PA Senator Pat Toomey Convenes Hearing on Alzheimer’s Disease

On Wednesday, July 13, 2016, Pennsylvania State Senator Pat Toomey led a Senate Finance Subcommittee hearing to address the difficult challenges of patients, family members, and the Medicare program caused by Alzheimer’s disease.

Senator Toomey urged the subcommittee to review four key areas – improving accurate diagnosis, support for caregivers, encouraging long-term care financial planning, and most of all, the need for a cure.

“Alzheimer’s is in a category of its own in terms of its breadth, lethality, and the severity of the disease. We estimate 5.2 million Americans with Alzheimer’s. It’s 100 percent fatal,” he explained in his opening remarks, also stating:

“The NIH budget is about $32 billion per year. Alzheimer’s research receives less than three percent of the funding. The fact is there are other non-fatal and treatable diseases that receive far more resources in their research. I think we need to increase our Alzheimer’s research, and we need to do it in a fiscally responsible way.”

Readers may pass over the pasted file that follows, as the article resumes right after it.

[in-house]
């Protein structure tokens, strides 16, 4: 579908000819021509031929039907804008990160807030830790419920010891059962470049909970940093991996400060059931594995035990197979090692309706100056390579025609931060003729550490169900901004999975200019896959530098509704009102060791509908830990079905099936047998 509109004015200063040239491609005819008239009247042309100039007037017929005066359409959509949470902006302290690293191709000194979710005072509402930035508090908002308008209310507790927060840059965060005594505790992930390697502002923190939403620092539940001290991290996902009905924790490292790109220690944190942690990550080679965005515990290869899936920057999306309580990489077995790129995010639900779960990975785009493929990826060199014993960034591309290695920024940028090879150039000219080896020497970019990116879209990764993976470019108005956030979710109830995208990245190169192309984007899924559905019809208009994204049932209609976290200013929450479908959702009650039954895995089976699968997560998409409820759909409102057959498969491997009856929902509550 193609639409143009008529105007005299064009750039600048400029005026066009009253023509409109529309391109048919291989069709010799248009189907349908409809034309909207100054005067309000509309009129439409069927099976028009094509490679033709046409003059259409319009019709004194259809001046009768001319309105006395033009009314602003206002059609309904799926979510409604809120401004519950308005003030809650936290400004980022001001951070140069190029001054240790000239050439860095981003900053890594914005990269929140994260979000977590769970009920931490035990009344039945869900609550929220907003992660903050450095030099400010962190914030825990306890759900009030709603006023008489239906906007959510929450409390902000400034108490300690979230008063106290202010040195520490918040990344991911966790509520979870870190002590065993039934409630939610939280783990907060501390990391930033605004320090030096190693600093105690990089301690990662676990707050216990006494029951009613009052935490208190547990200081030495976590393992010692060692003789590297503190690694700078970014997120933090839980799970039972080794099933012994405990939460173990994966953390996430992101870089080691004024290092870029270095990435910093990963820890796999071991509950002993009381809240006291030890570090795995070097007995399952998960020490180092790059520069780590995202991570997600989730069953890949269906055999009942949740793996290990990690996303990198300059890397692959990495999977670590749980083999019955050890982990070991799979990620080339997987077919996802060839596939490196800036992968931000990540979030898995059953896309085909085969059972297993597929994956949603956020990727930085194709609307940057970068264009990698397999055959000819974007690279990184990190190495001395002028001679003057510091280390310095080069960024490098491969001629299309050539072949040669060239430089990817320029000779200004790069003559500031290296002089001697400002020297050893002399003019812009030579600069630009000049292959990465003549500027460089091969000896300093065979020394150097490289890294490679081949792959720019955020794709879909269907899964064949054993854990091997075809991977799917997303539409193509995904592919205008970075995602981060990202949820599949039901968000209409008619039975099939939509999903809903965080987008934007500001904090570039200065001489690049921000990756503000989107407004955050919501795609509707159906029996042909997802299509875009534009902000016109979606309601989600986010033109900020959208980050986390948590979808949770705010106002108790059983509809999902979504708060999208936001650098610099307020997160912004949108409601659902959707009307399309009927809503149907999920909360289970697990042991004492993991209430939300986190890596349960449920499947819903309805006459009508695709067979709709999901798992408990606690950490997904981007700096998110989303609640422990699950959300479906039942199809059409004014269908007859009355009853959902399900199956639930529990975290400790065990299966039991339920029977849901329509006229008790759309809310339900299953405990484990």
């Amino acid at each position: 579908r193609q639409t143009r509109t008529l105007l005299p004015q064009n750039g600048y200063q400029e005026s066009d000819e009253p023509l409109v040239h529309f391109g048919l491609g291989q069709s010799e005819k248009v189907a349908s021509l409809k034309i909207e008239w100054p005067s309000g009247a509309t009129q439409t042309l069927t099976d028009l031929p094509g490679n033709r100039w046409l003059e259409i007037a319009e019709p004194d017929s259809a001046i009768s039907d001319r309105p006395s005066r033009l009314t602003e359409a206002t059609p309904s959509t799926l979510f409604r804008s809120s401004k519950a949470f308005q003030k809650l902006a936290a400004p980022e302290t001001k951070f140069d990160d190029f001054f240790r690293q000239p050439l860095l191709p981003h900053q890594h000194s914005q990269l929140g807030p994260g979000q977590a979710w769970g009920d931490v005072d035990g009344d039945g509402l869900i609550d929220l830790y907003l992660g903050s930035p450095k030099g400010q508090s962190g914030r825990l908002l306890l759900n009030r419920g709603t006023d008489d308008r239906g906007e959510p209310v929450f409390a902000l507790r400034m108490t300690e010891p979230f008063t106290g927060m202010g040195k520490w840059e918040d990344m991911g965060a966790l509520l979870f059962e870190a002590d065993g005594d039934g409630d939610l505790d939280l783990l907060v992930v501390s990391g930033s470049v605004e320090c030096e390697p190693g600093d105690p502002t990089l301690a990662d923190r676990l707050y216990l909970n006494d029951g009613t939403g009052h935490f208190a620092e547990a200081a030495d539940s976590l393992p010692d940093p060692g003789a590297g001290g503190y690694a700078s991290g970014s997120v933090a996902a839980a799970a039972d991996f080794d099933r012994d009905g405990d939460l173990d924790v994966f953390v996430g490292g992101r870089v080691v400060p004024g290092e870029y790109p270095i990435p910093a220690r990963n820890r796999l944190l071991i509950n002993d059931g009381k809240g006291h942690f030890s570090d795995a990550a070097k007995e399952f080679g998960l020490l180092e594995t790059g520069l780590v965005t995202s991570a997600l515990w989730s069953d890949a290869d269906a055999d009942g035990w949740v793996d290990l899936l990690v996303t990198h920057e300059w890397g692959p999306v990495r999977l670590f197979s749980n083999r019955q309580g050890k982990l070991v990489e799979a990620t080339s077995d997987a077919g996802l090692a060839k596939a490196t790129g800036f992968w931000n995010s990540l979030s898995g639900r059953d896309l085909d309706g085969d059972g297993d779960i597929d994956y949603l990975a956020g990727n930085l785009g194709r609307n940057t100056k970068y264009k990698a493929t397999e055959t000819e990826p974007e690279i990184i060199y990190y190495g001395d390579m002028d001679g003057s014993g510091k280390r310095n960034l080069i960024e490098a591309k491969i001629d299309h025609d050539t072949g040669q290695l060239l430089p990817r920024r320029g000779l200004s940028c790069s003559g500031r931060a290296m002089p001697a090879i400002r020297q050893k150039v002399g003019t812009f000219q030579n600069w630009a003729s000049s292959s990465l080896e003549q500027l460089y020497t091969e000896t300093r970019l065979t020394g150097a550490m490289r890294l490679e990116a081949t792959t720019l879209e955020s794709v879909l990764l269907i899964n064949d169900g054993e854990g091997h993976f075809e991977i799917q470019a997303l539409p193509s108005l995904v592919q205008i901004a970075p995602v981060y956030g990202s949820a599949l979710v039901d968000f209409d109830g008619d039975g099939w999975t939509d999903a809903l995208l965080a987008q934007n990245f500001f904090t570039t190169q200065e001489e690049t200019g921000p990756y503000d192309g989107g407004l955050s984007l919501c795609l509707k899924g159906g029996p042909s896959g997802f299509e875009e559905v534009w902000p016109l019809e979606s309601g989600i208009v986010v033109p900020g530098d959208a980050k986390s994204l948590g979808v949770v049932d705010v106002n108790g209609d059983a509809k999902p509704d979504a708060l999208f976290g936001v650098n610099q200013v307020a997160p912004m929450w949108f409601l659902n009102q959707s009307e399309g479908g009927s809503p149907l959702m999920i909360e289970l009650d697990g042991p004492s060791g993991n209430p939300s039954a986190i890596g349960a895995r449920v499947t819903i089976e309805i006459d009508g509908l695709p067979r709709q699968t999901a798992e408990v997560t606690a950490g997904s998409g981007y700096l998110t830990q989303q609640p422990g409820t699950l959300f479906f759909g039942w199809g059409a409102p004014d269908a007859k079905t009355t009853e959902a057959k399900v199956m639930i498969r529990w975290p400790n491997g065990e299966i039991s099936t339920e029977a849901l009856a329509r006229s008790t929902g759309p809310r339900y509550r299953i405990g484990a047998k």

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Pictured: Sen. Toomey (left) with John Q. Trojanowski, MD, PhD, Director, IOA, Co-director, CNDR, and Kurt Brunden, Director of Drug Discovery at CNDR

In 2014, Senator Toomey visited the University of Pennsylvania for a tour of the Center for Neurodegenerative Disease Research (CNDR), a center dedicated to promoting and conducting multidisciplinary clinical and basic research on the causes and progression of neurodegenerative diseases such as Alzheimer’s, Parkinson’s, Frontotemporal degeneration (FTD), Amyotrophic Lateral Sclerosis (ALS or Lou Gehrig’s disease), and more.

For Senator Toomey, Alzheimer’s is not just an important public health concern. With a father who is currently battling Alzheimer’s and a grandmother who lost her life to the disease, it is personal as well. Senator Toomey is an avid Alzheimer’s advocate and has met with caregivers across Pennsylvania hearing their stories and sharing his own with the goal working together to end this debilitating condition. He serves as Co-Chair on the bipartisan Congressional Task Force on Alzheimer’s Disease and continues to stress the need to increased research funding.

 

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